# What's the difference between superpose and superimpose?

The definitions seem very much alike:

superposed - Place (something) on or above something else, esp. so that they coincide: "superposed triangles".

superimpose - Place or lay (one thing) over another, typically so that both are still evident.

Are they just synonyms?

• I am using the term superimposed perception (superimpositoception) to refer to the form of organism perception where neuro-electromagnetic radiation is absorbed during different flux phases from other organisms. The im- prefix was most appropriate in my use because it indicates something positioned inside an organism (as in stimulation/modulation cycle of an organism's sensory modes). Commented Sep 9, 2021 at 17:24

They are synonyms but have different scopes of usage.

Superimpose is the term found in general use.

Superpose is used mostly in scientific or mathematical contexts; see 'superposition'.

Merriam-Webster has them as synonyms, but the difference is this: consider the Star of David, and consider the construction of one with two solid triangles rather than interlocking triangles.

The two triangles are superimposed, and both are evident.

Were one triangle not rotated, they would be superposed.

• This is true in mathematics; in geology there is yet another usage, referring to the stratification of layers. Commented Mar 13, 2012 at 14:35
• I'm no mathematician, so maybe I'm wrong here, but this seems unlikely to me. In this diagram, the two (implied 3-d) triangles are interlaced, or interwoven. I'd be genuinely surprised if the mathematical usage distinguished between these two words according to visibility from the particular vantage point of the observer. Commented Mar 13, 2012 at 15:56
• @FumbleFingers, that is why I said consider the construction of one with two solid triangles rather than interlocking triangles. Commented Mar 13, 2012 at 16:06
• I still don't understand. Are you saying that to a mathematician (are you one?) there would be two different ways of arranging the triangles (whether 2-d, 3-d, or "Escherian") such that superimposed/superposed unambiguously distinguishes between the two? Commented Mar 13, 2012 at 16:21
• I am not a mathematician, nor do I play one on television. Yes I am saying that, and the Star of David was the first commonplace geometric structure that came to mind. I have seen Stars of David wherein it is not evident that the triangles interlock, so I wanted to make the distinction, especially after replacing my original (very large) image with an interlocking version. Commented Mar 13, 2012 at 17:41

I am an American mathematician who would have liked to comment on Cornbread Ninja's answer, but I have no experience points and so am giving an "answer" instead. The variability in usage of both terms is so great that extracting a true distinction seems useless. A reading of the OED definition of each has led to me sympathize a little with Cornbread Ninja's answer. But the 'interlacing' of the triangles in Cornbread Ninja's example seems to obfuscate the distinction being described. The distinction is that superimposed triangles have not merged. Superposed triangles would meld together. In physics and mathematics we speak of the `superposition' of waves. For example, light is a superposition of electromagnetic waves at different frequencies. Different frequencies correspond to different colors. The colors meld together and cannot be distinguished (without a prism for example). So superposition makes sense in this context. In contrast, superimposition would be exemplified by placing pieces of colored pieces of construction paper upon one another.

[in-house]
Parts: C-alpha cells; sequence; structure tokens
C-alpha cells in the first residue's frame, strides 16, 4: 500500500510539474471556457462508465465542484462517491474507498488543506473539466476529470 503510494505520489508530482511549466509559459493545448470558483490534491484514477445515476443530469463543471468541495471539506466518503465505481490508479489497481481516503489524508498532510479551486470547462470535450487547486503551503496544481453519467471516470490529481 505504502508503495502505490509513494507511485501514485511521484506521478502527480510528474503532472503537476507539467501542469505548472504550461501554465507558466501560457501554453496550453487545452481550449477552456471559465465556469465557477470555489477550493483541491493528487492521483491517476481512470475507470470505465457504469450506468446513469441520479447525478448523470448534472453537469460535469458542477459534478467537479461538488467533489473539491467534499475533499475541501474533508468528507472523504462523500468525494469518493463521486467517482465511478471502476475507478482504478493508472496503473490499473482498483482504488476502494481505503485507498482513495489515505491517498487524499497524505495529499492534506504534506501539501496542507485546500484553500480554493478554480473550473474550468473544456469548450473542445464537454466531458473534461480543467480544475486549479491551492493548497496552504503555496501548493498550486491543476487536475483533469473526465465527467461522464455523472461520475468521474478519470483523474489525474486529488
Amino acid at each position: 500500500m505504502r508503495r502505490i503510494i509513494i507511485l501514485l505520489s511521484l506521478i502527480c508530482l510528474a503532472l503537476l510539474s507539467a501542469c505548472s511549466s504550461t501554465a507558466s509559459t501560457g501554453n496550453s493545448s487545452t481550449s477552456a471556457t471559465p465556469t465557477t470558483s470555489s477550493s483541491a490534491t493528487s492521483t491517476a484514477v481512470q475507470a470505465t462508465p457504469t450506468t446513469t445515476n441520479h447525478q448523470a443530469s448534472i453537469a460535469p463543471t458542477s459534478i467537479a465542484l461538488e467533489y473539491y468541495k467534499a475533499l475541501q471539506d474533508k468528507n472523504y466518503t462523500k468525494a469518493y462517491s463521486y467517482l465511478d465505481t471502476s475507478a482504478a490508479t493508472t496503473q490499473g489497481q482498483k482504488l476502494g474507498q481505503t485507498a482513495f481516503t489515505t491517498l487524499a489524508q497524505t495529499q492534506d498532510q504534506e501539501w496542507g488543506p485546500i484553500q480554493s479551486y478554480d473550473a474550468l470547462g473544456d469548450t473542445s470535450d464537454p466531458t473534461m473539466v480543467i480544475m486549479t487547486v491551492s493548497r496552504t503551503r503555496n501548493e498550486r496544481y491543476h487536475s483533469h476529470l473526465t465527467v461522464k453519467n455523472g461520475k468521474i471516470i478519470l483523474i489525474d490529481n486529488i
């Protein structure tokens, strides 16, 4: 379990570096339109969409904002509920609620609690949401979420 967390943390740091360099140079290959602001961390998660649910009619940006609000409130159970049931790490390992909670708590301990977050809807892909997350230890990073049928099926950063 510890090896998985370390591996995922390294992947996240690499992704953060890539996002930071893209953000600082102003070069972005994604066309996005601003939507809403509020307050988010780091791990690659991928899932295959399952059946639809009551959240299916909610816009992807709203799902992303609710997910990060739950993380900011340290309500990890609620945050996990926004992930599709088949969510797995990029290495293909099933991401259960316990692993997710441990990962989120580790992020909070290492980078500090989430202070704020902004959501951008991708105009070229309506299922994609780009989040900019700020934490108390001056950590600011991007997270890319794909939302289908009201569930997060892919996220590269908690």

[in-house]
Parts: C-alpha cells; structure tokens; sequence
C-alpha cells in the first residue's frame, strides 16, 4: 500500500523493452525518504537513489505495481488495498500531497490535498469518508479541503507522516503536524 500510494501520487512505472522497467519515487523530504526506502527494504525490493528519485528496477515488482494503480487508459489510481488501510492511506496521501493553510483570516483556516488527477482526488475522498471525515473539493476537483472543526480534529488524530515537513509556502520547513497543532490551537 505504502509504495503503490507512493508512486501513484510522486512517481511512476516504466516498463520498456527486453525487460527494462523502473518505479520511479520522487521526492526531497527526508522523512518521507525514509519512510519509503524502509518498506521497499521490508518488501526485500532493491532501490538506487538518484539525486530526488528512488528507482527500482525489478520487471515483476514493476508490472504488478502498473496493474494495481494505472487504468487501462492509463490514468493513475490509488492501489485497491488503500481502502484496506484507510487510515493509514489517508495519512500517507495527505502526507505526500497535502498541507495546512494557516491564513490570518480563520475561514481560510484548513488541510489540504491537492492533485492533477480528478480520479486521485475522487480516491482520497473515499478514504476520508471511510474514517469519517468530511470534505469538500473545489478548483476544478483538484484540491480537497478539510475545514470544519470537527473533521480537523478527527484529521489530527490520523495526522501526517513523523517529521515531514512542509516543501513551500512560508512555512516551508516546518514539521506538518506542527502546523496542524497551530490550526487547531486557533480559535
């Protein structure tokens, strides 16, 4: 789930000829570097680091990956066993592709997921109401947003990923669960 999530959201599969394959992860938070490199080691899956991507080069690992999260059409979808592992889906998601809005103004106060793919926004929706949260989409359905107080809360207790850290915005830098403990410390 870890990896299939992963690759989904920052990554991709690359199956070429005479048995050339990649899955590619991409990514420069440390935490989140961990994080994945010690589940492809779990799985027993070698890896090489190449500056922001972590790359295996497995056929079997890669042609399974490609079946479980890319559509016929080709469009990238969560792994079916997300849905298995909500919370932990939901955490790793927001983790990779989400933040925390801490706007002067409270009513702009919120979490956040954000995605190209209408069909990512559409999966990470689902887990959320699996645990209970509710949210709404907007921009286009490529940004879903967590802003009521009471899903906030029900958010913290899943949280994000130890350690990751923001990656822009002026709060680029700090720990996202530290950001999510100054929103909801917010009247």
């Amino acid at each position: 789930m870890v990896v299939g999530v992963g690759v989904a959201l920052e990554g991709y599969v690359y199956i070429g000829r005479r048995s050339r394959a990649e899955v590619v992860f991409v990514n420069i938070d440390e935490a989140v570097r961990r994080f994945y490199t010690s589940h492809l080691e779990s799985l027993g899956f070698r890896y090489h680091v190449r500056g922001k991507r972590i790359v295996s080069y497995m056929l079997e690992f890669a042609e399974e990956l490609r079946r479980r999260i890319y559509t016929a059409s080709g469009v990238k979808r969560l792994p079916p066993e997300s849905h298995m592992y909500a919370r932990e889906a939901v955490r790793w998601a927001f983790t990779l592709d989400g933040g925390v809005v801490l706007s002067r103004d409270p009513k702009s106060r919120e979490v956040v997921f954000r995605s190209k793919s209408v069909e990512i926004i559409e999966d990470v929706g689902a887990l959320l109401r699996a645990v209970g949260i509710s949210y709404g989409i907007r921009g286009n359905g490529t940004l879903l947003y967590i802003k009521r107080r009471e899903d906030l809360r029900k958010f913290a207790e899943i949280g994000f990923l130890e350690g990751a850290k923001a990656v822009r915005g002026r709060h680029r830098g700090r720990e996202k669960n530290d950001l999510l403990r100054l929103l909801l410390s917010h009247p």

Superimposed = one image overlying another.

Superposed = the addition of one image to another, e.g. mean water level = 5mOD

Waves = +/- 1m above mean level

Superposed = water level between +4mOD and +6mOD

I think there are two distinct concepts, but they are confused by using both terms. In Geology the law of superposition states that in undeformed strata the oldest materials lie at the bottom and are OVERLAIN (but not combined - thus altering characteristics) by younger layers that are subsequently deposited over them

BUT

In discussing waves, the superposition of waves of different frequency (sound, light, or electrical) results in a new waveform that combines the charactersitrics of both waves.

I'm inclined to use superimposition for the former (despite the well-know geologic law of superposition - not superimposition) and superposition for the latter.

So if one superimposed a red triangle on a blue circle - both made of construction paper - the only parts of the blue circle that would be visible are those not "covered" by the triangle (ie. those parts over which the triangle was not superimposed). I think of superimposing, say, images, as suggesting the image that is superimposed on another is opaque (like subtitles) covering the part of the image on which another has been supermposed - like superimposing (not superposing) the image of an actor in front of greenscreen on a background image.